Connecticut gained foster homes between 2019 and 2021 but saw a drop of about 500 licensed foster homes after 2021. By last year, the number was at about 2,360.

Over the past few years, the state has also seen declines in the number of children in foster care. By 2022, the number had dropped by nearly a third from 2019, to about 3,000 children as the state has offered more services to keep families together.

Police records show that runaways are one of the most frequent calls for service from STTAR homes.

Often, they’re trying to return to the communities they came from, said Williams. He said many of the kids at STTAR homes have been “abandoned” at juvenile court or at a hospital. Their needs were high, and their parents felt they couldn’t keep them safe any more and left them in DCF custody, he said.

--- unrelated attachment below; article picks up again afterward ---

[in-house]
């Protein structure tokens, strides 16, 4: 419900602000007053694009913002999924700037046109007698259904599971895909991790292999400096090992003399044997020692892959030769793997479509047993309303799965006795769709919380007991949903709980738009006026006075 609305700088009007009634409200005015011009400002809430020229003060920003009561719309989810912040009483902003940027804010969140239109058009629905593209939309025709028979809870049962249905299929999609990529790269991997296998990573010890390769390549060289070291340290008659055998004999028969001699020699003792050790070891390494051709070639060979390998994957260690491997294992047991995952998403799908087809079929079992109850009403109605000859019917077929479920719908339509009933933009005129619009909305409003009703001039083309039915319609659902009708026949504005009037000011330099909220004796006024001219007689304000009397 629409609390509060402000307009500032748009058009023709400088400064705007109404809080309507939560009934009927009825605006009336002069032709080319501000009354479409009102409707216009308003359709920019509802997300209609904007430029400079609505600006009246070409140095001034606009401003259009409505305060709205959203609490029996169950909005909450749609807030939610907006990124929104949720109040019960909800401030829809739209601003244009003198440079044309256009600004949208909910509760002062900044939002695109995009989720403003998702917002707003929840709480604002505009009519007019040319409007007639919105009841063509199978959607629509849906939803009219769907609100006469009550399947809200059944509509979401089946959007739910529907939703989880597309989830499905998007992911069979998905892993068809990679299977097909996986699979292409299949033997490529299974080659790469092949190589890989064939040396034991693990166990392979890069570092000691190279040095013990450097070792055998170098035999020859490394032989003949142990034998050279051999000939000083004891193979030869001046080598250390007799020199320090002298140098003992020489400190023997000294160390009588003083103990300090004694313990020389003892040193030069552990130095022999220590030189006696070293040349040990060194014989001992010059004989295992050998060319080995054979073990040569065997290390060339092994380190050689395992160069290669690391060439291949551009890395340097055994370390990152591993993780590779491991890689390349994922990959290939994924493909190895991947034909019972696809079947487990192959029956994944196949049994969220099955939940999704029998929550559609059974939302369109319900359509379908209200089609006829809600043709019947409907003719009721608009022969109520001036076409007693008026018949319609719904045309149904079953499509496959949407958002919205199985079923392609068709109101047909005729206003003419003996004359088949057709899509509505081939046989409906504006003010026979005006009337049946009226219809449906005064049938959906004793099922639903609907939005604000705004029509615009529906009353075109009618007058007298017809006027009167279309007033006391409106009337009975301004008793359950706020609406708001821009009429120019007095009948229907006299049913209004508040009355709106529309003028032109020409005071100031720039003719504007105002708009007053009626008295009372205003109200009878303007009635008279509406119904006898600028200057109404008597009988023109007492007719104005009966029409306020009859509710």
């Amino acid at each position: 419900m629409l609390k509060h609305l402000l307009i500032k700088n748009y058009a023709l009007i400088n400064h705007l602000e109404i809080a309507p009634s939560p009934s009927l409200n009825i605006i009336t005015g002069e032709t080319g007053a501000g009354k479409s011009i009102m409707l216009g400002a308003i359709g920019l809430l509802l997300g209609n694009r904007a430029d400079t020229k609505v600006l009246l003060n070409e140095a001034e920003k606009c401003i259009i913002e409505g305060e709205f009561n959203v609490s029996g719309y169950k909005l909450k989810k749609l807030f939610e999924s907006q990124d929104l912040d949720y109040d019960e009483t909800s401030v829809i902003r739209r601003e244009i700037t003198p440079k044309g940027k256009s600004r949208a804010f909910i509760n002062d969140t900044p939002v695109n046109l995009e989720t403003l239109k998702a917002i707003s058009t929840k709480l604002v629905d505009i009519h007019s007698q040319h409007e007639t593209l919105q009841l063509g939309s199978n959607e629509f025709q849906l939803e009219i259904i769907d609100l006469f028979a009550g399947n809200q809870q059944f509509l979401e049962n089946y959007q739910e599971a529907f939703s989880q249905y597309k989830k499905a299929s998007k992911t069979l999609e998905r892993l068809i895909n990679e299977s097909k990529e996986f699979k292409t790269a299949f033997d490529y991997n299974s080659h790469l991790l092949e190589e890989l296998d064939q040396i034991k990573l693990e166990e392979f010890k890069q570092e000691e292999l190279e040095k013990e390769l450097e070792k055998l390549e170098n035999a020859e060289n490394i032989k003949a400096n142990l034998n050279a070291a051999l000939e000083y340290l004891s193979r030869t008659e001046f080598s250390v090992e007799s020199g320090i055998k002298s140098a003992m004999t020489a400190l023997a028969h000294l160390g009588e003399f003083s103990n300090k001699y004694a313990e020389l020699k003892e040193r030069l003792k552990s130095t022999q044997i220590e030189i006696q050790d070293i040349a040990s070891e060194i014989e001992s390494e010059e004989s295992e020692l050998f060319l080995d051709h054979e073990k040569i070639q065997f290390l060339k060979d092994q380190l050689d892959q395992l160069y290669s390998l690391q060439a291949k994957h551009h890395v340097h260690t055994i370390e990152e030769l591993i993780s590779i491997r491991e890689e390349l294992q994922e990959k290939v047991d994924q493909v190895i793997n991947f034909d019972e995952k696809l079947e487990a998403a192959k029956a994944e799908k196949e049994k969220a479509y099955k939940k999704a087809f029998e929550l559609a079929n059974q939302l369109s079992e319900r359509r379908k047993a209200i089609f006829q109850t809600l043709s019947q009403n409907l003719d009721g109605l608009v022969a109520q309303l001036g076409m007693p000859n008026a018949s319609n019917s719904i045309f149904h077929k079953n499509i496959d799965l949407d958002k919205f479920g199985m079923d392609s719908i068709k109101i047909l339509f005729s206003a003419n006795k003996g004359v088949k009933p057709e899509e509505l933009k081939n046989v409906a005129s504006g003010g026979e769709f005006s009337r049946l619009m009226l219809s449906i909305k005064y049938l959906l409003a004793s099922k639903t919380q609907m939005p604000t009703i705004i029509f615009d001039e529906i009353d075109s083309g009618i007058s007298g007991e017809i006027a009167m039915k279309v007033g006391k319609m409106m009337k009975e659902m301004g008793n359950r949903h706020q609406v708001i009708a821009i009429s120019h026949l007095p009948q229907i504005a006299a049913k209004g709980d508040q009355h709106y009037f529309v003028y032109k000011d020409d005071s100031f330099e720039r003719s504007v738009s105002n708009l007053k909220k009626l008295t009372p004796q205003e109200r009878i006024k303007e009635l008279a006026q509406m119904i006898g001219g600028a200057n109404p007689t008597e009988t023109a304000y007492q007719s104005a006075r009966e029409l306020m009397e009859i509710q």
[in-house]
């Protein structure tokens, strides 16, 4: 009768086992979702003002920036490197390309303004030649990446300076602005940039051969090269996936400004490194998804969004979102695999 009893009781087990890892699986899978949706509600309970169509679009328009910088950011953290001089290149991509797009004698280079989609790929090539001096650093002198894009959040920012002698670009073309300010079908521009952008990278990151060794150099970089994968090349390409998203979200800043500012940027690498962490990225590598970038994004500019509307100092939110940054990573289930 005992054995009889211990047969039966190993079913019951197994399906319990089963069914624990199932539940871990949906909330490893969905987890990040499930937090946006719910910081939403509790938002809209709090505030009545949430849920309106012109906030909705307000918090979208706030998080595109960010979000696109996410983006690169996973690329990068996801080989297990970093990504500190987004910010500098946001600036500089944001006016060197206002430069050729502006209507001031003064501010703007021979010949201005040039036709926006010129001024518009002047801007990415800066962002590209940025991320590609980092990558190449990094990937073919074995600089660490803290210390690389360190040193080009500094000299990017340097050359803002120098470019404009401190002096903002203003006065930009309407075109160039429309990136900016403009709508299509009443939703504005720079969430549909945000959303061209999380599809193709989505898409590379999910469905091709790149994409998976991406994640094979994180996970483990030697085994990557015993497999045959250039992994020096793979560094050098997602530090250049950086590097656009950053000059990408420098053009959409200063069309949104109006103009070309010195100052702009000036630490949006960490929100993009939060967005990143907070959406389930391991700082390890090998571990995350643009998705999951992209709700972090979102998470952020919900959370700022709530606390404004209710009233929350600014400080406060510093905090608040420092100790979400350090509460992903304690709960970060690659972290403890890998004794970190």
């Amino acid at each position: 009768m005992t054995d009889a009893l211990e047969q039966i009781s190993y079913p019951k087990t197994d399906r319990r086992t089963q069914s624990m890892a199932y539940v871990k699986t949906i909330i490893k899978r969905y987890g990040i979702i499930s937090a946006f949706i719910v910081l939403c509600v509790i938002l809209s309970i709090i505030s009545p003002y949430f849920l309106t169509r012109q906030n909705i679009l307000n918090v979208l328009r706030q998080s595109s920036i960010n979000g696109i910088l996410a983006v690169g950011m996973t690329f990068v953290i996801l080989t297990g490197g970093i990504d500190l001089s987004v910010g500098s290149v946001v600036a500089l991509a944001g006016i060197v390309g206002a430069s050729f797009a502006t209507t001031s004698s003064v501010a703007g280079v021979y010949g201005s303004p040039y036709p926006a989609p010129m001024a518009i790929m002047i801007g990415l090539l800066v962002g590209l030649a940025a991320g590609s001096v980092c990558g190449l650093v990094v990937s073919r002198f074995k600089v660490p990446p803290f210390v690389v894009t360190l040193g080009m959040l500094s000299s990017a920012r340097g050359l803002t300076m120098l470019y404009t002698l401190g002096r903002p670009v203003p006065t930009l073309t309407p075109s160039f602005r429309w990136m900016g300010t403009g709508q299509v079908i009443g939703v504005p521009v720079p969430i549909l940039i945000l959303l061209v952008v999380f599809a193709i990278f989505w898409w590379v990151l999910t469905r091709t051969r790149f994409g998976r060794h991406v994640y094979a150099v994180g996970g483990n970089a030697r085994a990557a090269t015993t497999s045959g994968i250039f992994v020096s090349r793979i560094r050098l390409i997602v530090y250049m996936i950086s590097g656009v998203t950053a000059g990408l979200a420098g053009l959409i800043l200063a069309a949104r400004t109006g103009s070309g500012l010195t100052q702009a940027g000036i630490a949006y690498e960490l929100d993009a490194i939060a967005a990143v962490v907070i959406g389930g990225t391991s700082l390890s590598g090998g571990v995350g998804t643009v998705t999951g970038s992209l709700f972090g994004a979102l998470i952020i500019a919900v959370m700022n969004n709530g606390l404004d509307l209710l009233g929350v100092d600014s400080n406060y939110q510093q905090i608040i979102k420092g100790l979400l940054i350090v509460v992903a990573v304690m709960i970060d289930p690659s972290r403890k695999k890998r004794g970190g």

“The kids who are coming into care now, they still have relationships with their biological families,” Williams said. “Their parents aren’t saying ‘We don’t want to parent them any more.’ It’s not because of bad parenting, not because they’re abusive or anything like that. It’s because the child may have a severe mental illness or the child may have some significant delinquency pieces going on.

“Parents still want to be involved. They want to have custody, they don’t want to give up custody. They don’t want the kids to go into foster care. They just want them to go somewhere else out of their home, who could help them take care of them.”